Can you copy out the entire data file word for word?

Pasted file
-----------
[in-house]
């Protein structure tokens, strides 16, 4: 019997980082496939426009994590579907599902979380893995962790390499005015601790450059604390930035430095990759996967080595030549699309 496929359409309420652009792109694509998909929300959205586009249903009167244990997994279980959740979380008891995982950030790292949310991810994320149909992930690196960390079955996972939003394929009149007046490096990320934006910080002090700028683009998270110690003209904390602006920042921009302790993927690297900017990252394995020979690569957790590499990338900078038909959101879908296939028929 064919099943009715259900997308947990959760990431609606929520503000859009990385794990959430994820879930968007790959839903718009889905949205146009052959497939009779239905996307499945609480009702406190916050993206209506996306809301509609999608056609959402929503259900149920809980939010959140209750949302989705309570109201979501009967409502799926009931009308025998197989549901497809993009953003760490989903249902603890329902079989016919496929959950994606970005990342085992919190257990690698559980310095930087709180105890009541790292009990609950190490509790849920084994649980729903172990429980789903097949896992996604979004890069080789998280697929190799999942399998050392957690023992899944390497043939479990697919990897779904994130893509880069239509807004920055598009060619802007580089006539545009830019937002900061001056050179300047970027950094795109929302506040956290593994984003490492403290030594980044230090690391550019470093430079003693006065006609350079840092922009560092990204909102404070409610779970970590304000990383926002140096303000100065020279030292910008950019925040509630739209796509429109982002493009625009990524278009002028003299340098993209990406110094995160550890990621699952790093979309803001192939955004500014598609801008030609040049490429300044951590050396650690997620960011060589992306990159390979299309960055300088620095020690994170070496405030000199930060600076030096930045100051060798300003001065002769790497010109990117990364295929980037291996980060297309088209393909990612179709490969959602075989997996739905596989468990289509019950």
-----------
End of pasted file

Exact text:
[in-house]
């Protein structure tokens, strides 16, 4: 019997980082496939426009994590579907599902979380893995962790390499005015601790450059604390930035430095990759996967080595030549699309 496929359409309420652009792109694509998909929300959205586009249903009167244990997994279980959740979380008891995982950030790292949310991810994320149909992930690196960390079955996972939003394929009149007046490096990320934006910080002090700028683009998270110690003209904390602006920042921009302790993927690297900017990252394995020979690569957790590499990338900078038909959101879908296939028929 064919099943009715259900997308947990959760990431609606929520503000859009990385794990959430994820879930968007790959839903718009889905949205146009052959497939009779239905996307499945609480009702406190916050993206209506996306809301509609999608056609959402929503259900149920809980939010959140209750949302989705309570109201979501009967409502799926009931009308025998197989549901497809993009953003760490989903249902603890329902079989016919496929959950994606970005990342085992919190257990690698559980310095930087709180105890009541790292009990609950190490509790849920084994649980729903172990429980789903097949896992996604979004890069080789998280697929190799999942399998050392957690023992899944390497043939479990697919990897779904994130893509880069239509807004920055598009060619802007580089006539545009830019937002900061001056050179300047970027950094795109929302506040956290593994984003490492403290030594980044230090690391550019470093430079003693006065006609350079840092922009560092990204909102404070409610779970970590304000990383926002140096303000100065020279030292910008950019925040509630739209796509429109982002493009625009990524278009002028003299340098993209990406110094995160550890990621699952790093979309803001192939955004500014598609801008030609040049490429300044951590050396650690997620960011060589992306990159390979299309960055300088620095020690994170070496405030000199930060600076030096930045100051060798300003001065002769790497010109990117990364295929980037291996980060297309088209393909990612179709490969959602075989997996739905596989468990289509019950």